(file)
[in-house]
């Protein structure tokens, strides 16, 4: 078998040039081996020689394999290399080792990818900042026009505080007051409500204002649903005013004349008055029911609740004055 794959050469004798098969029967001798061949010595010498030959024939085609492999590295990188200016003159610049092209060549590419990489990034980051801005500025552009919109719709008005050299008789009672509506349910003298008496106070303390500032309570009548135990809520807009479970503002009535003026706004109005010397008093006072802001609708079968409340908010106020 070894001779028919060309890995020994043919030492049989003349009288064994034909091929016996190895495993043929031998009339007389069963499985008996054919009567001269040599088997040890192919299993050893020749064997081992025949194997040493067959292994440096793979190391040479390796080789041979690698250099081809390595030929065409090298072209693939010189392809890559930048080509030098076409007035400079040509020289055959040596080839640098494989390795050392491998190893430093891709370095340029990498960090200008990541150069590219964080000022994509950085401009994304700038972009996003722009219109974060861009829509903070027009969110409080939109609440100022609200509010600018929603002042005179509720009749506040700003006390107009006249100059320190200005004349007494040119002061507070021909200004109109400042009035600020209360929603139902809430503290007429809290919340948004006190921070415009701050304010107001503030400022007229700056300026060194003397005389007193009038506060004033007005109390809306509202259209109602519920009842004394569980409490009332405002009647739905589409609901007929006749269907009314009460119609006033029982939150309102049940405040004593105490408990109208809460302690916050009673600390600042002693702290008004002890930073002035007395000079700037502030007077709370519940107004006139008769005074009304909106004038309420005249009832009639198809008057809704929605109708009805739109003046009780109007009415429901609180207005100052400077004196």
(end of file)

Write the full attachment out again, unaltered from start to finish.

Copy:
[in-house]
């Protein structure tokens, strides 16, 4: 078998040039081996020689394999290399080792990818900042026009505080007051409500204002649903005013004349008055029911609740004055 794959050469004798098969029967001798061949010595010498030959024939085609492999590295990188200016003159610049092209060549590419990489990034980051801005500025552009919109719709008005050299008789009672509506349910003298008496106070303390500032309570009548135990809520807009479970503002009535003026706004109005010397008093006072802001609708079968409340908010106020 070894001779028919060309890995020994043919030492049989003349009288064994034909091929016996190895495993043929031998009339007389069963499985008996054919009567001269040599088997040890192919299993050893020749064997081992025949194997040493067959292994440096793979190391040479390796080789041979690698250099081809390595030929065409090298072209693939010189392809890559930048080509030098076409007035400079040509020289055959040596080839640098494989390795050392491998190893430093891709370095340029990498960090200008990541150069590219964080000022994509950085401009994304700038972009996003722009219109974060861009829509903070027009969110409080939109609440100022609200509010600018929603002042005179509720009749506040700003006390107009006249100059320190200005004349007494040119002061507070021909200004109109400042009035600020209360929603139902809430503290007429809290919340948004006190921070415009701050304010107001503030400022007229700056300026060194003397005389007193009038506060004033007005109390809306509202259209109602519920009842004394569980409490009332405002009647739905589409609901007929006749269907009314009460119609006033029982939150309102049940405040004593105490408990109208809460302690916050009673600390600042002693702290008004002890930073002035007395000079700037502030007077709370519940107004006139008769005074009304909106004038309420005249009832009639198809008057809704929605109708009805739109003046009780109007009415429901609180207005100052400077004196």